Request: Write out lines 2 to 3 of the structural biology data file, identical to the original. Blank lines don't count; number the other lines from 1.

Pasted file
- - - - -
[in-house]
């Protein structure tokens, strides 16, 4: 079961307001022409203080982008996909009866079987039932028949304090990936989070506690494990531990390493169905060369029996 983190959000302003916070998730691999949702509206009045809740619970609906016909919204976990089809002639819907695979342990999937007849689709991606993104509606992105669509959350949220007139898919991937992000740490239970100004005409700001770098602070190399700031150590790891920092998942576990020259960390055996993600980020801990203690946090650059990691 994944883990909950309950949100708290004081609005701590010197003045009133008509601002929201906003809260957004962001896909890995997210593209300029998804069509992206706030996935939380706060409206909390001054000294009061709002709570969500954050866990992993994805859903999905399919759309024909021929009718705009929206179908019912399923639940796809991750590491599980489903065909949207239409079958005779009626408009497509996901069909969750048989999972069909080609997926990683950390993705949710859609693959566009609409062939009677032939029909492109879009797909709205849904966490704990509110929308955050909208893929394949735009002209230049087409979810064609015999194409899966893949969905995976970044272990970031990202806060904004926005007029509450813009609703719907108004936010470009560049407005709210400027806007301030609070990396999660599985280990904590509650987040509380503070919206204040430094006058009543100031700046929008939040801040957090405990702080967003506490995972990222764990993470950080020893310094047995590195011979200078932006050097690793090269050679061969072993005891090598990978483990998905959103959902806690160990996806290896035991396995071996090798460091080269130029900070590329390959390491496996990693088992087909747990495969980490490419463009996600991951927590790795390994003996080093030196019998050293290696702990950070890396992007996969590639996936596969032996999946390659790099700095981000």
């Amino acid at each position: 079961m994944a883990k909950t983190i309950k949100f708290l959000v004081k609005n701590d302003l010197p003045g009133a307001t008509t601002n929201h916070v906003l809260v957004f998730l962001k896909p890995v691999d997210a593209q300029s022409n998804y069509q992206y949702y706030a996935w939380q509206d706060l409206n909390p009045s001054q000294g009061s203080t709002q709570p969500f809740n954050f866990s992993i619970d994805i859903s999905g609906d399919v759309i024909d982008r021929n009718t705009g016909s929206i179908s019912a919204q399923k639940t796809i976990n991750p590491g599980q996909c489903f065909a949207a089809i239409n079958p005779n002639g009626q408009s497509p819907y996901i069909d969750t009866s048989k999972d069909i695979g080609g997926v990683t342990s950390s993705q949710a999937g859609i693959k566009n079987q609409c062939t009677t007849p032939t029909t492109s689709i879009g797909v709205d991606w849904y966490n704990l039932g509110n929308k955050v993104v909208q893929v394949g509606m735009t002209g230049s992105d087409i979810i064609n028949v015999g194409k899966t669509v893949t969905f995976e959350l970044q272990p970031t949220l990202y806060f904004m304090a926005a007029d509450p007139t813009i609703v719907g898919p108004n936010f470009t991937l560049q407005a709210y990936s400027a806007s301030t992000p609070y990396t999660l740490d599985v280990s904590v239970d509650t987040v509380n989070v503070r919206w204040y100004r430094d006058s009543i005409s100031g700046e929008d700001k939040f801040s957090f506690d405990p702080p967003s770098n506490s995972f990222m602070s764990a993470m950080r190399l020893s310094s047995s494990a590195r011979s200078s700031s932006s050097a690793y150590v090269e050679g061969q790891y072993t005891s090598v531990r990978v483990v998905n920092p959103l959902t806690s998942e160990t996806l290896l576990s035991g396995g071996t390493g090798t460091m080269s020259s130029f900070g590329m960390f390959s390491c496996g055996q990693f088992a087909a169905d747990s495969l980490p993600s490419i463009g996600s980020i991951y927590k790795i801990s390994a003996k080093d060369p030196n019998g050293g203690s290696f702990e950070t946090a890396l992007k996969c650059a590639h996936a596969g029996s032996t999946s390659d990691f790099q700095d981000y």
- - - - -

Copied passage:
């Protein structure tokens, strides 16, 4: 079961307001022409203080982008996909009866079987039932028949304090990936989070506690494990531990390493169905060369029996 983190959000302003916070998730691999949702509206009045809740619970609906016909919204976990089809002639819907695979342990999937007849689709991606993104509606992105669509959350949220007139898919991937992000740490239970100004005409700001770098602070190399700031150590790891920092998942576990020259960390055996993600980020801990203690946090650059990691 994944883990909950309950949100708290004081609005701590010197003045009133008509601002929201906003809260957004962001896909890995997210593209300029998804069509992206706030996935939380706060409206909390001054000294009061709002709570969500954050866990992993994805859903999905399919759309024909021929009718705009929206179908019912399923639940796809991750590491599980489903065909949207239409079958005779009626408009497509996901069909969750048989999972069909080609997926990683950390993705949710859609693959566009609409062939009677032939029909492109879009797909709205849904966490704990509110929308955050909208893929394949735009002209230049087409979810064609015999194409899966893949969905995976970044272990970031990202806060904004926005007029509450813009609703719907108004936010470009560049407005709210400027806007301030609070990396999660599985280990904590509650987040509380503070919206204040430094006058009543100031700046929008939040801040957090405990702080967003506490995972990222764990993470950080020893310094047995590195011979200078932006050097690793090269050679061969072993005891090598990978483990998905959103959902806690160990996806290896035991396995071996090798460091080269130029900070590329390959390491496996990693088992087909747990495969980490490419463009996600991951927590790795390994003996080093030196019998050293290696702990950070890396992007996969590639996936596969032996999946390659790099700095981000």
């Amino acid at each position: 079961m994944a883990k909950t983190i309950k949100f708290l959000v004081k609005n701590d302003l010197p003045g009133a307001t008509t601002n929201h916070v906003l809260v957004f998730l962001k896909p890995v691999d997210a593209q300029s022409n998804y069509q992206y949702y706030a996935w939380q509206d706060l409206n909390p009045s001054q000294g009061s203080t709002q709570p969500f809740n954050f866990s992993i619970d994805i859903s999905g609906d399919v759309i024909d982008r021929n009718t705009g016909s929206i179908s019912a919204q399923k639940t796809i976990n991750p590491g599980q996909c489903f065909a949207a089809i239409n079958p005779n002639g009626q408009s497509p819907y996901i069909d969750t009866s048989k999972d069909i695979g080609g997926v990683t342990s950390s993705q949710a999937g859609i693959k566009n079987q609409c062939t009677t007849p032939t029909t492109s689709i879009g797909v709205d991606w849904y966490n704990l039932g509110n929308k955050v993104v909208q893929v394949g509606m735009t002209g230049s992105d087409i979810i064609n028949v015999g194409k899966t669509v893949t969905f995976e959350l970044q272990p970031t949220l990202y806060f904004m304090a926005a007029d509450p007139t813009i609703v719907g898919p108004n936010f470009t991937l560049q407005a709210y990936s400027a806007s301030t992000p609070y990396t999660l740490d599985v280990s904590v239970d509650t987040v509380n989070v503070r919206w204040y100004r430094d006058s009543i005409s100031g700046e929008d700001k939040f801040s957090f506690d405990p702080p967003s770098n506490s995972f990222m602070s764990a993470m950080r190399l020893s310094s047995s494990a590195r011979s200078s700031s932006s050097a690793y150590v090269e050679g061969q790891y072993t005891s090598v531990r990978v483990v998905n920092p959103l959902t806690s998942e160990t996806l290896l576990s035991g396995g071996t390493g090798t460091m080269s020259s130029f900070g590329m960390f390959s390491c496996g055996q990693f088992a087909a169905d747990s495969l980490p993600s490419i463009g996600s980020i991951y927590k790795i801990s390994a003996k080093d060369p030196n019998g050293g203690s290696f702990e950070t946090a890396l992007k996969c650059a590639h996936a596969g029996s032996t999946s390659d990691f790099q700095d981000y």